RelWebPixelOver the past couple of decades, the Web has expanded the flow of information between like-minded people as well as between those separated by great cultural and geographical distances, changing the way we understand everything from politics to entertainment. It has also provided a new space for interaction -- a virtual world in which users can communicate freely and easily. These developments have allowed people to establish and foster individual online identities, granting them real-time access to information and correspondence.

Like most things, religion hasn't been immune to these transformative powers of the Web. In fact, many religious people have embraced the technology as a way of enhancing their faith. According to Stewart Hoover, a journalism professor at the University of Colorado and director of its Center for Media, Religion and Culture, the Web and other new media are appealing forums for people seeking religious insight and spiritual inspiration. "They are media where people can take their own initiative and bring together new combinations of things in unique ways that are satisfying and meaningful to them," Hoover says. "The elasticity and the plasticity of the Web are very attractive to them."

Because of its adaptable and interactive nature, the Web offers its users a wide variety of religious experiences. From providing service times at local houses of worship, to forums for discussing controversial topics, to online churches and communities, the Internet and the content of the World Wide Web have, to a large extent, revolutionized the way people think about and experience religion.

In 2000, Christopher Helland, assistant professor of sociology of religion at Dalhousie University in Nova Scotia, proposed a useful framework for examining religious participation on the Internet. He established two distinct categories: religion online and online religion. Religion online refers to places on the Web -- usually sites run by official organizations or religious groups -- which provide information but no interaction. In contrast, Helland defines online religion as mostly unofficial or unaffiliated sites that offer visitors some sort of interaction with other visitors or with people who create content for the sites. Helland, who admits that a major problem with his topic of study is the rapidly changing nature of the Web, closed a 2005 journal article by predicting that organized religious communities would begin to adapt to the Internet as an additional venue for social interaction beyond traditional brick-and-mortar public spaces. Four years later, as religious groups begin taking advantage of online resources -- and social networking, in particular -- it seems that Helland's prediction has come true.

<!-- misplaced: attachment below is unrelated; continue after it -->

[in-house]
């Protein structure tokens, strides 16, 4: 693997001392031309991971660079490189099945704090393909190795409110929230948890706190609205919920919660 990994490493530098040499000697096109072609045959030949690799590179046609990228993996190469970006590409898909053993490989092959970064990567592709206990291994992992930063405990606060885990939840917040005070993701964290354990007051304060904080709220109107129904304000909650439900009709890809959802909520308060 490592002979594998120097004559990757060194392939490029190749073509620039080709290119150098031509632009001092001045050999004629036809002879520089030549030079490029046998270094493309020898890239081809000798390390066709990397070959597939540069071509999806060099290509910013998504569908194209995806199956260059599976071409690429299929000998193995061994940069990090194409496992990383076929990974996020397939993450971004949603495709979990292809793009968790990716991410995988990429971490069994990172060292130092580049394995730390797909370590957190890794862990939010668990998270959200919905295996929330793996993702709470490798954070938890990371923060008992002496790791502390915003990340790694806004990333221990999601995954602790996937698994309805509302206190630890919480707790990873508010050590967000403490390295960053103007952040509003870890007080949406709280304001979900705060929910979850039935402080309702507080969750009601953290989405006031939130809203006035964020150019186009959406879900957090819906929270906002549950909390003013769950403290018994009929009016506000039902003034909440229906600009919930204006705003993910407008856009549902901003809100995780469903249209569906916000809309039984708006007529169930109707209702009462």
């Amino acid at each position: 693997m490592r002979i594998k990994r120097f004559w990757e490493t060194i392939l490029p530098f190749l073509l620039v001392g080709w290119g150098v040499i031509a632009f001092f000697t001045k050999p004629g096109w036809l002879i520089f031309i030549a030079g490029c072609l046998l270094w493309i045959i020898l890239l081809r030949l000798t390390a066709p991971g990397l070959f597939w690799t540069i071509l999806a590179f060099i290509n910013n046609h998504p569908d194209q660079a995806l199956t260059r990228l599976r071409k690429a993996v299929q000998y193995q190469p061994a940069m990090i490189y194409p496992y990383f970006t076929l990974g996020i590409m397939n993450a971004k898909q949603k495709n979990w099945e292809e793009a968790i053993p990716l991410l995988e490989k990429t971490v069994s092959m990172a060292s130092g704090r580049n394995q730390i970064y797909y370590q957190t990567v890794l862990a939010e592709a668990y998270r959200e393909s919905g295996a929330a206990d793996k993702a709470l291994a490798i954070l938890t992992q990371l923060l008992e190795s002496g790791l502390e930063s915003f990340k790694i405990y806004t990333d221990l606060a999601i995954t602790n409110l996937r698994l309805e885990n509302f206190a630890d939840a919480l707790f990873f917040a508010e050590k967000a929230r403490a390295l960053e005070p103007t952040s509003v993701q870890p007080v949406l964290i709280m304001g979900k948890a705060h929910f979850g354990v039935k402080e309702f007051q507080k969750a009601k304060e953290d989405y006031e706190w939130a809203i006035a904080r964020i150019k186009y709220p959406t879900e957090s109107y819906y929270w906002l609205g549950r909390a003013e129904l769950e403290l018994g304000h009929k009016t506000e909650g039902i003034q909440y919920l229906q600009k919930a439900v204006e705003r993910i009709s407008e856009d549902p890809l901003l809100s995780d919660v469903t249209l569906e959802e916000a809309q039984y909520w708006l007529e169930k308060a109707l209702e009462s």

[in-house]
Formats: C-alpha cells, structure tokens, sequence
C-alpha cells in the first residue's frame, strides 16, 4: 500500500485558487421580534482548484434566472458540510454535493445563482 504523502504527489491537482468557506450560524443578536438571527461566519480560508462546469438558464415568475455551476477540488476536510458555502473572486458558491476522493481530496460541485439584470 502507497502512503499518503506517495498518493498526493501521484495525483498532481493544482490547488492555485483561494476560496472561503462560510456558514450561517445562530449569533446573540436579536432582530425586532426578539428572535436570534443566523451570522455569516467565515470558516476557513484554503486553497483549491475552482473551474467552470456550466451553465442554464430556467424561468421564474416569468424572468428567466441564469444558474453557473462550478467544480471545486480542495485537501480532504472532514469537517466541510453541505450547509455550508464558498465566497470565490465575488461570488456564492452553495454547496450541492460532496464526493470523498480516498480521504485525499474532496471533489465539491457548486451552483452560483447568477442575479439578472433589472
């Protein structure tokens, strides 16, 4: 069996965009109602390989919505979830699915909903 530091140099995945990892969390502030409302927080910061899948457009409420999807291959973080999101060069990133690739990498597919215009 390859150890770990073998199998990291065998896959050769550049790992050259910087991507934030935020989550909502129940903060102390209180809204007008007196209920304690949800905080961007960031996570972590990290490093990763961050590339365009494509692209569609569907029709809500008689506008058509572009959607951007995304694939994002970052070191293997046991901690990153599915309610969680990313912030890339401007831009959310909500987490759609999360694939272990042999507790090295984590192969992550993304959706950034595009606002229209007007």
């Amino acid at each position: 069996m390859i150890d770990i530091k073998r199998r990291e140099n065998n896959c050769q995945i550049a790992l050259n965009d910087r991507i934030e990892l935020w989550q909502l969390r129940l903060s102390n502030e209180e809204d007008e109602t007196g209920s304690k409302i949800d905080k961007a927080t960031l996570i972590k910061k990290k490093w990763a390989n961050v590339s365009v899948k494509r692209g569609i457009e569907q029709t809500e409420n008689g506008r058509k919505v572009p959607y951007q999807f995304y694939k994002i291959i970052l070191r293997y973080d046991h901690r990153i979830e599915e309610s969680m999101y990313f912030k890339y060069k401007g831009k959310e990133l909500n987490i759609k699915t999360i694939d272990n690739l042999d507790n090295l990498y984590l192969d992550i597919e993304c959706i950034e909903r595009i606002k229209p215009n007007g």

Revolution NYC -- a non-denominational Christian church based in Brooklyn, New York, and led by Jay Bakker, son of Jim and Tammy Faye, the famed televangelists of the 1980s -- has begun to blur the line between religion online and online religion. Although the church holds weekly services and Bible studies locally in Brooklyn - as well as in its Atlanta and Charlotte locations - the majority of Revolution's members are part of a virtual community. Visitors to the church's website can download or stream the weekly sermons, view photos and videos, and read about and discuss a variety of topics on a message board. Revolution also maintains a collaborative blog and an active presence on social networking sites such as Facebook and Twitter, and Bakker regularly posts videos providing answers to questions he receives from members. These online options are avenues for Internet users not only to get information, but also to have meaningful interaction as part of a community and to create individualized religious experiences.